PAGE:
Is Spain facing the end of democracy, a condition that was restored less than half a century ago?

It isn’t just foreigners who are constantly asking this worrisome question. We Spaniards are asking it ourselves as 2023 comes to a close.

The concern stems from elections held this year and the government it produced. That it is called a “Frankenstein coalition” gives a sense of why many of us worry.

In November, Pedro Sanchez was again sworn in as prime minister—or “president of the government” as is the custom in Spain. His socialist party—the Partido Socialista Obrero Espanol (PSOE)—had not won the elections, but the party that had won the most votes, the conservative Partido Popular, had not been able to put together a parliamentary majority. The PSOE was able to.

That wasn’t the problem. The problem lies in what type of coalition Sanchez put together.

There are three main objections to Sanchez’s government. First, let’s deal with the criticism of his coalition partners.

Sanchez crossed all manner of red lines by bringing into the coalition parties that openly advocate for the liquidation of constitutional Spain. Contrary to what happens in other European countries—say, Germany, Italy, France or Portugal—Spain does allow alliances that openly advocate for disposing of the Spanish Constitution.

It just hadn’t happened before.

Sanchez is the first Spanish leader since the death of dictator Francisco Franco in 1975 and the adoption of the Constitution in 1978 to forge a governing alliance with a party openly against the Constitution.

That set off political alarm bells.

In fact, when Sanchez first floated the idea in 2016, the PSOE’s traditional leaders drummed him out of leadership. It was they who first characterized that project as a “Frankenstein alliance.”

But Sanchez returned and won a PSOE leadership election and, in June 2018, he managed to organize a parliamentary majority with the backing of parties that were openly opposed to the Constitution and the consensus on which Spanish democracy had been founded after Franco’s regime.

That coalition included Podemos (roughly translated as “Yes, We Can,” which Barack Obama himself had pilfered from Cesar Chavez and the United Farm Workers’ “Si, se puede!”). Podemos was founded in 2014 by former Spanish advisers to Venezuela’s Marxist dictator, Hugo Chavez. It wasn’t just openly communist. Above all, it was determined to contest the role that the Left had played in reaching the post-Franco, post-1978 consensus on the main issues.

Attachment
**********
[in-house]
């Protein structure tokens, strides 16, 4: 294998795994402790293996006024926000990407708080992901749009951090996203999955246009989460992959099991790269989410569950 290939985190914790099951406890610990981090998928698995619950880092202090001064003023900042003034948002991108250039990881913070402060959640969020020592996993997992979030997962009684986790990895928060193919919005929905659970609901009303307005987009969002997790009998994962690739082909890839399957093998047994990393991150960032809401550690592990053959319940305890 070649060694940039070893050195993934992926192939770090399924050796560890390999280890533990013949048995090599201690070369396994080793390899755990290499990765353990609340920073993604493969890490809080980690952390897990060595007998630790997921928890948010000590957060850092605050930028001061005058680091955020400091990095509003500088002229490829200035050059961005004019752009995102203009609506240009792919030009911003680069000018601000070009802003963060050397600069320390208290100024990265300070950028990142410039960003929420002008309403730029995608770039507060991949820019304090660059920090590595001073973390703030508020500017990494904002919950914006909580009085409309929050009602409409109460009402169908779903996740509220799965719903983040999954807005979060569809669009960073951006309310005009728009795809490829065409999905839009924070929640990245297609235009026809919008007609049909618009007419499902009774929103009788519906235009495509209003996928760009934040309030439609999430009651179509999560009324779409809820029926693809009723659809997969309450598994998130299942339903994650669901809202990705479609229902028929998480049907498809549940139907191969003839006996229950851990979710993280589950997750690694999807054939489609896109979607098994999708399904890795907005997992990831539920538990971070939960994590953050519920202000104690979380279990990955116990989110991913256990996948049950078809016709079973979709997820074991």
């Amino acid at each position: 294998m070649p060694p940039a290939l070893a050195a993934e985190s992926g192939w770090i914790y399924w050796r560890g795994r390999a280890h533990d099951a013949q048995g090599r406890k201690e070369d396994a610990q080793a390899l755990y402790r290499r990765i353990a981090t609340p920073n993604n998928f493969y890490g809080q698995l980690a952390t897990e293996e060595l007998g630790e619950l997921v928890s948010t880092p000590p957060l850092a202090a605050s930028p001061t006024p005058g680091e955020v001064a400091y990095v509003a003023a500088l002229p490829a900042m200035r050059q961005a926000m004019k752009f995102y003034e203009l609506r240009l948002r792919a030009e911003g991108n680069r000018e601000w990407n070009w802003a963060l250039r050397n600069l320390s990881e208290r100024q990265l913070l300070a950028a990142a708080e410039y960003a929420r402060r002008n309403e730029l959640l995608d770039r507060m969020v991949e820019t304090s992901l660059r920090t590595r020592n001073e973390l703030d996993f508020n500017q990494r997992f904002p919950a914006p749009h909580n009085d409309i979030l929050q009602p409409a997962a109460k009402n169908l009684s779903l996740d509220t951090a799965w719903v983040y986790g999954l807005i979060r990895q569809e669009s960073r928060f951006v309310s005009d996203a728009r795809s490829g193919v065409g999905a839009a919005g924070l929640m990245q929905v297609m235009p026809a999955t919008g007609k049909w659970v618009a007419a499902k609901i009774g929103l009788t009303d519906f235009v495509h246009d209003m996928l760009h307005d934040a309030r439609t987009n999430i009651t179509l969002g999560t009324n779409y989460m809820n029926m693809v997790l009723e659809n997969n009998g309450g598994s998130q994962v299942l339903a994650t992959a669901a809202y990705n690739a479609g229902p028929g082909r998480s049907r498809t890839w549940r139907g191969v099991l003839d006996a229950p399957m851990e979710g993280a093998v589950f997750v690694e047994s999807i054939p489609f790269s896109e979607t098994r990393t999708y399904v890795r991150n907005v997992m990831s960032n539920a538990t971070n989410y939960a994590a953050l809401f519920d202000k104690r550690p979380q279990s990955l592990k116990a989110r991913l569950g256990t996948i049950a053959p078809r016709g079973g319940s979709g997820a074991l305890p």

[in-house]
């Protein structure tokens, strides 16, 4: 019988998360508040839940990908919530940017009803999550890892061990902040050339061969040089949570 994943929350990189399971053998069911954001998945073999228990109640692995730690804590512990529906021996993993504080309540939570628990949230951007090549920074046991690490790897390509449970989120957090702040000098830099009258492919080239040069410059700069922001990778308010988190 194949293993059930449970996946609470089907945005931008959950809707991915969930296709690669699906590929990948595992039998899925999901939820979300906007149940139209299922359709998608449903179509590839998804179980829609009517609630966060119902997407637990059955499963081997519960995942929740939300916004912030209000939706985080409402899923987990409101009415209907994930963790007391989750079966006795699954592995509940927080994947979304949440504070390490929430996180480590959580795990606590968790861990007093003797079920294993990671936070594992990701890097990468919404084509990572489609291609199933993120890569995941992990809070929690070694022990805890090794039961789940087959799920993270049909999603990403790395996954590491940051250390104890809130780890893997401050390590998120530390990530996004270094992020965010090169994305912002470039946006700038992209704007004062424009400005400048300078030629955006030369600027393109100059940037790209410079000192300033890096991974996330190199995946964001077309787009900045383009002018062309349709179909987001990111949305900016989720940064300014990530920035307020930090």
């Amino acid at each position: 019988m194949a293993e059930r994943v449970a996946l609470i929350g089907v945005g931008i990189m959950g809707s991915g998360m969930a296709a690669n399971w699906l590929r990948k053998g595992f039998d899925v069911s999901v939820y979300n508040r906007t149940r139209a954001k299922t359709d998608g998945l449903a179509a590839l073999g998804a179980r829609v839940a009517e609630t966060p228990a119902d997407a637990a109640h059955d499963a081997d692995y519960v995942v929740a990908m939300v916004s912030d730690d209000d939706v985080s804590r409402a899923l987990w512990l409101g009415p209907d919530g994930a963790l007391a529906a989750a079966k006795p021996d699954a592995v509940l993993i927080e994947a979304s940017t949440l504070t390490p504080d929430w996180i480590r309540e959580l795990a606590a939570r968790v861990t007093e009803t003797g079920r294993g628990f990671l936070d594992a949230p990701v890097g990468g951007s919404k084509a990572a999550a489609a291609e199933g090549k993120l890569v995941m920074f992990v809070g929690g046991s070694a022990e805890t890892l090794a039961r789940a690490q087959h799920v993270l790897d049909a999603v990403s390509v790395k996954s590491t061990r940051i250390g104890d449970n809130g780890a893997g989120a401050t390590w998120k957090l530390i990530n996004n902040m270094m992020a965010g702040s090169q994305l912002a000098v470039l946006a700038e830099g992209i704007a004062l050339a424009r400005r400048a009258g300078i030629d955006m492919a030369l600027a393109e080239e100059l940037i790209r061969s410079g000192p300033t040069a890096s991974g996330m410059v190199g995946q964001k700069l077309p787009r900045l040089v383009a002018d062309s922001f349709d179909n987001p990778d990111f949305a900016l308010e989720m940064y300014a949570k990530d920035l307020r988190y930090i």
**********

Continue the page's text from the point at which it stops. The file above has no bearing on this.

Sanchez’s 2018 coalition also included ERC (Esquerra Republicana de Cataluna), a secessionist party from the eastern region of Catalonia, whose leader was imprisoned for the attempted 2017 secession of Catalonia from Spain.

But the development that most troubled Spanish society was the pact with Bildu, the party that took the reins from the Basque terrorist group ETA. For Americans acquainted with the Irish situation, Bildu is the Spanish equivalent Sinn Fein.

These two parties weren’t in the government—they had no ministers—but only supported Sanchez’s government.

That 2018 governing coalition would have been insufficient to reach a parliamentary majority today. So, in order to keep the power he craves, Sanchez this year incorporated a new partner: Junts Per Catalunya (Junts), or Together for Catalonia.

It’s yet another secessionist party, whose leader is a fugitive from Spanish justice and lives in Belgium, and whose support for Sanchez is based on a key precondition; namely, the dismantling of the rule of law in Spain.  

The concessions that Sanchez made to this new partner leads directly to the second group of objections.

Even before this new partner, Sanchez had paid a heavy price in order to ensure his partners’ support. Podemos joined the government, with its leader occupying the position of deputy prime minister. It made Spain the only democracy with communists in the government.

ERC, meanwhile, progressed with its plans to ban the Spanish language from the classrooms of Catalonia. And Bildu achieved benefits for ETA terrorists behind bars in exchange for their support for the government’s budgets.

But now the concessions that Junts has squeezed out of Sanchez go much further. In exchange for its seven votes in parliament—without which Sanchez wouldn’t have returned as prime minister—the party wrung from him concessions such as an amnesty for the Junts leaders hiding overseas, which violates the Constitution.

In another mind-boggling concession, Sanchez has agreed to commence a procedure to prosecute judges who may oppose the changes because they consider them contrary to the Constitution.

Because now, in order to grant his partners what they ask for, Sanchez must first dismantle the rule of law. And that’s the third and most serious—and most worrisome—objection to Sanchez’s drift.

Not so long ago, in Venezuela, the voices that warned against the deterioration of the country’s institutions under Chavez were silenced. “Venezuela is not Cuba,” they said. Spain is not Venezuela, either, but although it’s more striking to demolish a building with one blow than to do it screw by screw, the outcome is the same.

During the past five years, Sanchez has been colonizing Spain’s constitutional institutions, placing what until now have been independent institutions in the hands of loyal collaborators and encouraging the “alternative use of the law” to make the Constitution say what the Constitution does not say.

And without law, there is no democracy.

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